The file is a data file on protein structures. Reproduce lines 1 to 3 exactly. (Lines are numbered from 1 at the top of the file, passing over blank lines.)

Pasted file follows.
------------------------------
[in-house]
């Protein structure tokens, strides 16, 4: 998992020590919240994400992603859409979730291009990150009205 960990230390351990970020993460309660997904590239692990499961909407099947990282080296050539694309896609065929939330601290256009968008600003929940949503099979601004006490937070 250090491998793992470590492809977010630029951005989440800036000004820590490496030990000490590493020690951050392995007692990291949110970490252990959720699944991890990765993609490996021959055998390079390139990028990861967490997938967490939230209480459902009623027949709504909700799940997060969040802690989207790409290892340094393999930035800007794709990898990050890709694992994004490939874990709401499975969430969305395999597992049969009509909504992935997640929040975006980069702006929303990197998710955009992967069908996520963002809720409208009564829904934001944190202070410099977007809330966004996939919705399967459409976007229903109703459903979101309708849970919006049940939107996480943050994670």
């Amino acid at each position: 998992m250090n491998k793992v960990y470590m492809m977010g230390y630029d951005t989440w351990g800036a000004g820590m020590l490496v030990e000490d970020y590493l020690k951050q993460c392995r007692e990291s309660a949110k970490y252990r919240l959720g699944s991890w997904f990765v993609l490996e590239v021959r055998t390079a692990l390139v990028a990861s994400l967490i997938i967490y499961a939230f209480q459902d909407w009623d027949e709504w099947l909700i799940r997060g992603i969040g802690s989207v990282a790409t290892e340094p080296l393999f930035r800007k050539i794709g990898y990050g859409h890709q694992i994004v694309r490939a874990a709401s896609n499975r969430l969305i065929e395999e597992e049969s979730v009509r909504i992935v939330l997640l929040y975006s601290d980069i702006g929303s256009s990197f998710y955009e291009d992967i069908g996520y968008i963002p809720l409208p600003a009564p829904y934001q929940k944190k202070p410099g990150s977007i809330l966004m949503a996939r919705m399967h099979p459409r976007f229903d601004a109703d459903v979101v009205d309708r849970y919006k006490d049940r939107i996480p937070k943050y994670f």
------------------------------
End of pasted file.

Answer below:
[in-house]
């Protein structure tokens, strides 16, 4: 998992020590919240994400992603859409979730291009990150009205 960990230390351990970020993460309660997904590239692990499961909407099947990282080296050539694309896609065929939330601290256009968008600003929940949503099979601004006490937070 250090491998793992470590492809977010630029951005989440800036000004820590490496030990000490590493020690951050392995007692990291949110970490252990959720699944991890990765993609490996021959055998390079390139990028990861967490997938967490939230209480459902009623027949709504909700799940997060969040802690989207790409290892340094393999930035800007794709990898990050890709694992994004490939874990709401499975969430969305395999597992049969009509909504992935997640929040975006980069702006929303990197998710955009992967069908996520963002809720409208009564829904934001944190202070410099977007809330966004996939919705399967459409976007229903109703459903979101309708849970919006049940939107996480943050994670």
């Amino acid at each position: 998992m250090n491998k793992v960990y470590m492809m977010g230390y630029d951005t989440w351990g800036a000004g820590m020590l490496v030990e000490d970020y590493l020690k951050q993460c392995r007692e990291s309660a949110k970490y252990r919240l959720g699944s991890w997904f990765v993609l490996e590239v021959r055998t390079a692990l390139v990028a990861s994400l967490i997938i967490y499961a939230f209480q459902d909407w009623d027949e709504w099947l909700i799940r997060g992603i969040g802690s989207v990282a790409t290892e340094p080296l393999f930035r800007k050539i794709g990898y990050g859409h890709q694992i994004v694309r490939a874990a709401s896609n499975r969430l969305i065929e395999e597992e049969s979730v009509r909504i992935v939330l997640l929040y975006s601290d980069i702006g929303s256009s990197f998710y955009e291009d992967i069908g996520y968008i963002p809720l409208p600003a009564p829904y934001q929940k944190k202070p410099g990150s977007i809330l966004m949503a996939r919705m399967h099979p459409r976007f229903d601004a109703d459903v979101v009205d309708r849970y919006k006490d049940r939107i996480p937070k943050y994670f």